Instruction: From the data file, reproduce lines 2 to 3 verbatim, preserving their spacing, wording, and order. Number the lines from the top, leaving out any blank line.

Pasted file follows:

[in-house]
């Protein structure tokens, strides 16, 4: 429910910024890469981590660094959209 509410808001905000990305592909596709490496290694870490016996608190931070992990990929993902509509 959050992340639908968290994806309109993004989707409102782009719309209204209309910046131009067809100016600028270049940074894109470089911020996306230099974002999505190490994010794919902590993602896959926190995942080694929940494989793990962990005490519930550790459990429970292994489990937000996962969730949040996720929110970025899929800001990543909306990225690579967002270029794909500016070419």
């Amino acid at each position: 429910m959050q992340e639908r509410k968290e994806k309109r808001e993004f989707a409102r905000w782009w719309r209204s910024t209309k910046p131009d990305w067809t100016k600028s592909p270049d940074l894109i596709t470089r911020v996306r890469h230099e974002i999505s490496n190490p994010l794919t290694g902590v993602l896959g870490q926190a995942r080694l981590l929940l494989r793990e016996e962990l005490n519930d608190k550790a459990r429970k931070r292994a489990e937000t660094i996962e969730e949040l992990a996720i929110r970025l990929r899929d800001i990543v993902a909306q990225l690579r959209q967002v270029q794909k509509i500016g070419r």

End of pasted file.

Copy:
């Protein structure tokens, strides 16, 4: 429910910024890469981590660094959209 509410808001905000990305592909596709490496290694870490016996608190931070992990990929993902509509 959050992340639908968290994806309109993004989707409102782009719309209204209309910046131009067809100016600028270049940074894109470089911020996306230099974002999505190490994010794919902590993602896959926190995942080694929940494989793990962990005490519930550790459990429970292994489990937000996962969730949040996720929110970025899929800001990543909306990225690579967002270029794909500016070419």
């Amino acid at each position: 429910m959050q992340e639908r509410k968290e994806k309109r808001e993004f989707a409102r905000w782009w719309r209204s910024t209309k910046p131009d990305w067809t100016k600028s592909p270049d940074l894109i596709t470089r911020v996306r890469h230099e974002i999505s490496n190490p994010l794919t290694g902590v993602l896959g870490q926190a995942r080694l981590l929940l494989r793990e016996e962990l005490n519930d608190k550790a459990r429970k931070r292994a489990e937000t660094i996962e969730e949040l992990a996720i929110r970025l990929r899929d800001i990543v993902a909306q990225l690579r959209q967002v270029q794909k509509i500016g070419r």